The article distinguishes between two types of risks: conventional and systemic risks. Conventional risks can be contained in space and time, follow linear cause–effect relationships and can be addressed with effective and pointed interventions into the cause–effect chain. Systemic risks, however, are characterized by high complexity, transboundary effects, stochastic relationships, nonlinear cause–effect patterns with tipping points, and are often associated with less public attention than they require. The article addresses the reasons why systemic risks seem to be attenuated in public perception. The article goes on to consider how the social amplification of risk framework is useful in the context of systemic risks and describes needed extensions of that framework. It identifies practical tools for assessing the significance of perceptions for systemic risk situations. Finally, it argues that a graphic representation and simulation of evolving systemic risks and potential countermeasures as well as a participatory deliberative approach of inclusive risk governance are suitable governance strategies for preventing, mitigating, or managing systemic risks.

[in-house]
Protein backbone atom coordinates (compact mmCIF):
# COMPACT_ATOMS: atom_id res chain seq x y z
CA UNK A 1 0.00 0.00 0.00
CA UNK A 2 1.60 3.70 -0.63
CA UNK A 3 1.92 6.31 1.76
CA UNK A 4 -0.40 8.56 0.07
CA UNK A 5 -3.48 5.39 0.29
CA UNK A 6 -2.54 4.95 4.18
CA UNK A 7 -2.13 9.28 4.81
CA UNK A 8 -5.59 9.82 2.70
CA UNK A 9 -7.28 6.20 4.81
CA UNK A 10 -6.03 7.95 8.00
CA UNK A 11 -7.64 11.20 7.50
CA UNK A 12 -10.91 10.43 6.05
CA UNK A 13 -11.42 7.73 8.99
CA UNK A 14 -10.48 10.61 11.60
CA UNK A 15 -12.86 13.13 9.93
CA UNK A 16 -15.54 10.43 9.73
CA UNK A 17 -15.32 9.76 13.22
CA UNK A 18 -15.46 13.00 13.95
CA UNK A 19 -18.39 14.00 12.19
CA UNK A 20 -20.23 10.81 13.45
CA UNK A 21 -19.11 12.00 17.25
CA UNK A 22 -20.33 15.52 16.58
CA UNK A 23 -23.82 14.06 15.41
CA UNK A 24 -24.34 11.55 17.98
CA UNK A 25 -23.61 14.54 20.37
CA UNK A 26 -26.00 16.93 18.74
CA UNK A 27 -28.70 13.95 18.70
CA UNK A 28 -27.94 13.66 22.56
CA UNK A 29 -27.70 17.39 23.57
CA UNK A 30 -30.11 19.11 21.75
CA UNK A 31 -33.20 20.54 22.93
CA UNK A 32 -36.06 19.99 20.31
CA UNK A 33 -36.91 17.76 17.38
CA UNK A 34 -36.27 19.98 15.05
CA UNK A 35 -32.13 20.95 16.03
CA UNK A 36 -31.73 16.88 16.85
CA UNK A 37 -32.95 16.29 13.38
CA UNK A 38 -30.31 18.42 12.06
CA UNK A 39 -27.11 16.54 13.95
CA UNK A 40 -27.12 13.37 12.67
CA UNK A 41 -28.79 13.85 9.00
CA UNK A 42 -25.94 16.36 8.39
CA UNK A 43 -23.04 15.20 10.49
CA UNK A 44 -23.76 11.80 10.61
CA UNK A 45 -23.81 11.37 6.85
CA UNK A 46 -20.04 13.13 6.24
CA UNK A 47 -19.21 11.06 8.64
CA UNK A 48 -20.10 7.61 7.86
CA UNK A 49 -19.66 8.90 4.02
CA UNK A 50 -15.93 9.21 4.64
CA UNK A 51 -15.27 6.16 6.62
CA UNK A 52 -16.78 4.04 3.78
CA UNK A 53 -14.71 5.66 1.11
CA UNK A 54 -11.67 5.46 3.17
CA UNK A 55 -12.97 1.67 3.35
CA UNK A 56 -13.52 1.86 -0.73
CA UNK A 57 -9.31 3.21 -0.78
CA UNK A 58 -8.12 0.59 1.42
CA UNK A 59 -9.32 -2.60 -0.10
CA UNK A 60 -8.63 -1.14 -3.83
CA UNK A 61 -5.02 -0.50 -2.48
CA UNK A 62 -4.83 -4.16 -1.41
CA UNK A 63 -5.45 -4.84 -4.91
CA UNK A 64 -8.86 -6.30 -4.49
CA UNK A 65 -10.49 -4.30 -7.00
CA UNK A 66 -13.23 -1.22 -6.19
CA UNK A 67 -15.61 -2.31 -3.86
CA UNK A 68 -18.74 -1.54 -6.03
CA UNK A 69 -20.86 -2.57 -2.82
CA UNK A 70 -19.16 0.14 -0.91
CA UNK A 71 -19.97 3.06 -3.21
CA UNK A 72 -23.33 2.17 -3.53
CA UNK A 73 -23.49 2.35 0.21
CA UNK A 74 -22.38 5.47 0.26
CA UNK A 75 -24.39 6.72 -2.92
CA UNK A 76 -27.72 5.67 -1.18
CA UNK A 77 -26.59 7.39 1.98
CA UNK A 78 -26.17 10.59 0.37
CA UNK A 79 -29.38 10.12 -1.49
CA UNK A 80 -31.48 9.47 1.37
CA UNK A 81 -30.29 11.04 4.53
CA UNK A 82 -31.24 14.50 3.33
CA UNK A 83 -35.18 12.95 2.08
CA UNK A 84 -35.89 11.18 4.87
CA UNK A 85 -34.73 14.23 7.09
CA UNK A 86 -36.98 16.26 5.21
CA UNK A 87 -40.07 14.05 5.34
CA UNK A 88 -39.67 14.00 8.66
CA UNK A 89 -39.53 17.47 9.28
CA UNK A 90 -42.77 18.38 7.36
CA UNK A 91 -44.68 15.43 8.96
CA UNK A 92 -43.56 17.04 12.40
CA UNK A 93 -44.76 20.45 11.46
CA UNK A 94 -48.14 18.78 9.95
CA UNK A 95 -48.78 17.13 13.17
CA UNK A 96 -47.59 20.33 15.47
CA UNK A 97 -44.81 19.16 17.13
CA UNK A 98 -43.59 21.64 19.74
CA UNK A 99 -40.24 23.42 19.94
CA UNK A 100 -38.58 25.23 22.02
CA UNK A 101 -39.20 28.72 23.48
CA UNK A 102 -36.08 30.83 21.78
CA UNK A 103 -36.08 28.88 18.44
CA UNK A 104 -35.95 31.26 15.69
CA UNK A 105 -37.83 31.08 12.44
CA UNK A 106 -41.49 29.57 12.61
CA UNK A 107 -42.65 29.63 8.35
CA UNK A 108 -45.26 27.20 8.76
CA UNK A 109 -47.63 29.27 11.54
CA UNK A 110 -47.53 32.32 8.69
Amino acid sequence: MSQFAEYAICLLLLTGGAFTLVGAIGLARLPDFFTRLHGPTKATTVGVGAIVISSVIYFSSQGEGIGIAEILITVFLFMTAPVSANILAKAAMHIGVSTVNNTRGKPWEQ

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Schweizer, P.-J., Goble, R., & Renn, O. (2021). Social Perception of Systemic Risks. Risk analysis, 13831. doi:10.1111/risa.13831.
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